Planetary #22 (Warren Ellis/John Cassaday, DC/Wildstorm)
Once again I have only a vague recollection of what happened in the last issue, and almost no recollection of what the ongoing storyline is, but it doesn't really matter. Ellis is back to doing pulp pastiches, as here he posits particularly nasty versions of the Lone Ranger and The Shadow. It's some good stuff, although I kind of liked last issue's drug trip a little better. That one gave Cassaday a better chance to shine, although of course he does his usual excellent work here. Snow's evocation of the Nautilus and what happened there at the end of the issue would have far more meaning for me if I remembered what he was referring to, but at this point I don't worry about it. A long time ago Ellis said this series would run about 24 issues; it's hard to imagine it wrapping up that quickly, but I'd guess that there aren't that many issues left to go. Once it all ends, I'll read the whole thing through from beginning to end and I'm sure it'll make much more sense.
Uncanny X-Men #454 (Chris Claremont/Andy Park, Marvel)
I'm not sure why I even bother reviewing this every month, since I end up saying pretty much the same thing every time. This isn't the most egregiously bad issue in recent memory, but it's thoroughly forgettable, and hinges on the idea that Sage is this awesome badass of a character, when Claremont has never given us a single reason to care about her. Otherwise, this is all rote fight scenes and overblown dialogue as usual, and Park's art is merely serviceable. Since this is the end of this storyline, Alan Davis should be back on art for the next issue, so that will be one thing (and probably the only thing) to look forward to.
We3 #3 (Grant Morrison/Frank Quitely, DC/Vertigo)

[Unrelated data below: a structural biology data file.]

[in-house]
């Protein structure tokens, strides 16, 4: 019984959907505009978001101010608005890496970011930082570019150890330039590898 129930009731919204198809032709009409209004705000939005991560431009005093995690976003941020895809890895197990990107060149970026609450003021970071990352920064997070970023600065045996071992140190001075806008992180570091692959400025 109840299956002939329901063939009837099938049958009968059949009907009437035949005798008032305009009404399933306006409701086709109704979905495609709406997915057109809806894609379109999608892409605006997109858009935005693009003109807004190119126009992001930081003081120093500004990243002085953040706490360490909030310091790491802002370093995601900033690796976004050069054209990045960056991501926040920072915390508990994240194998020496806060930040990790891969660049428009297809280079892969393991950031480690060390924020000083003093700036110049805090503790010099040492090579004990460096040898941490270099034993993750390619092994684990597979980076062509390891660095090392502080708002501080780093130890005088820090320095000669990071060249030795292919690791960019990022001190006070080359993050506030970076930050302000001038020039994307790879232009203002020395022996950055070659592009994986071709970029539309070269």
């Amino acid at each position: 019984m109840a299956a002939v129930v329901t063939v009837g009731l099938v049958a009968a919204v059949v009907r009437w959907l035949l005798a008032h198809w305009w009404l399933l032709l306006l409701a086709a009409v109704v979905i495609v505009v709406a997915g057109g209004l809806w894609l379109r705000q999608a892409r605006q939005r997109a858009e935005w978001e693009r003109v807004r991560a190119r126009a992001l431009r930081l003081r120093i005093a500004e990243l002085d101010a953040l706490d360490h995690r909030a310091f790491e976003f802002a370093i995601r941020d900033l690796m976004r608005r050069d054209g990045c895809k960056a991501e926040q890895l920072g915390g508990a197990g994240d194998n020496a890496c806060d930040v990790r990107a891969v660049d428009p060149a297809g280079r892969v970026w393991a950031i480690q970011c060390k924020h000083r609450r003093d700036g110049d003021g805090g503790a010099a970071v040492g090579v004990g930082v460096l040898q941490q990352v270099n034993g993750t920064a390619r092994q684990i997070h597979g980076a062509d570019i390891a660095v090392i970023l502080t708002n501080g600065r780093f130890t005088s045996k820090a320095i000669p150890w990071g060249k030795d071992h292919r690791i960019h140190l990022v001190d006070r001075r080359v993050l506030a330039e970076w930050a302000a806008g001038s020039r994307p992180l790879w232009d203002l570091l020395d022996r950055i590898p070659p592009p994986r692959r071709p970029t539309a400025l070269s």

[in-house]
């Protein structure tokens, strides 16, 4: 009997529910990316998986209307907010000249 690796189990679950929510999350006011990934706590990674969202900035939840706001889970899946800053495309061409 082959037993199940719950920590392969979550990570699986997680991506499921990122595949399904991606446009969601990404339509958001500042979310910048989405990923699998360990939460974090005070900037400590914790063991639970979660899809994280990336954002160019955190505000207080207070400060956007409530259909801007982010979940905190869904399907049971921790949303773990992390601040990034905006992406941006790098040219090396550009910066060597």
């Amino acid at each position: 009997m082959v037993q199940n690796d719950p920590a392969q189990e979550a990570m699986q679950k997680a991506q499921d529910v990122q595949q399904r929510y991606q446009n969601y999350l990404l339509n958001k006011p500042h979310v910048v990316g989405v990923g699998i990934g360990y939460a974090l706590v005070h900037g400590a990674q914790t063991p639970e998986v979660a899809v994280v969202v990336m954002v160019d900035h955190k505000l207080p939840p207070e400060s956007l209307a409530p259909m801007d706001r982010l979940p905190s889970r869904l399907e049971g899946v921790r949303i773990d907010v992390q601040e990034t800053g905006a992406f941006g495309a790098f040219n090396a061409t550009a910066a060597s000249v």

The excellent mini-series wraps up in excellent fashion; this is definitely one of the best and most innovative comics I've read in quite some time. I'm kind of indifferent to all of the DCU stuff Morrison is set to do (All-Star Superman, Seven Soldiers), but I'll definitely be picking up Vimanarama to see if he can tell another short story as good as this one. The great thing about We3 is that, for all the experimental storytelling that Quitely does (which is truly remarkable), at its core it's a pretty straightforward story. This issue, with the climax, has a lot more splash pages and traditional panel layouts, although there is still plenty of the altered perspective that Quitely has been working with. I think Morrison is best when he sticks to one idea, as he does here, and doesn't try to include every crazy idea he ever had in a single story (as he did in Marvel Boy and in "Here Comes Tomorrow" in New X-Men, to name two examples of stuff of his that I've read). Regardless, this is the best Morrison work I've ever read, and just one of the finest examples of moving, powerful comics storytelling by anyone in the past few years.
Y The Last Man #30 (Bryan K. Vaughan/Pia Guerra, DC/Vertigo)
I like that we've found out how Yorick survived the plague by issue 30, that it's not dragged out until the end of the series, when it would inevitably be a disappointment. I also like that the explanation is relatively simple and unglamorous, kind of heading off the expectations right there. The story isn't about why Yorick survived; it's about what happened afterward, and Vaughan is wise to get it out of the way now so he can focus on other things. There's another cliffhanger, not quite as good as last issue's but still suspenseful, and again the wonderful sense that things are always moving forward, that no one and nothing is safe and you never know what will happen next. That's the best thing about this book and about Vaughan's writing, and 30 issues in, it's still just as exciting.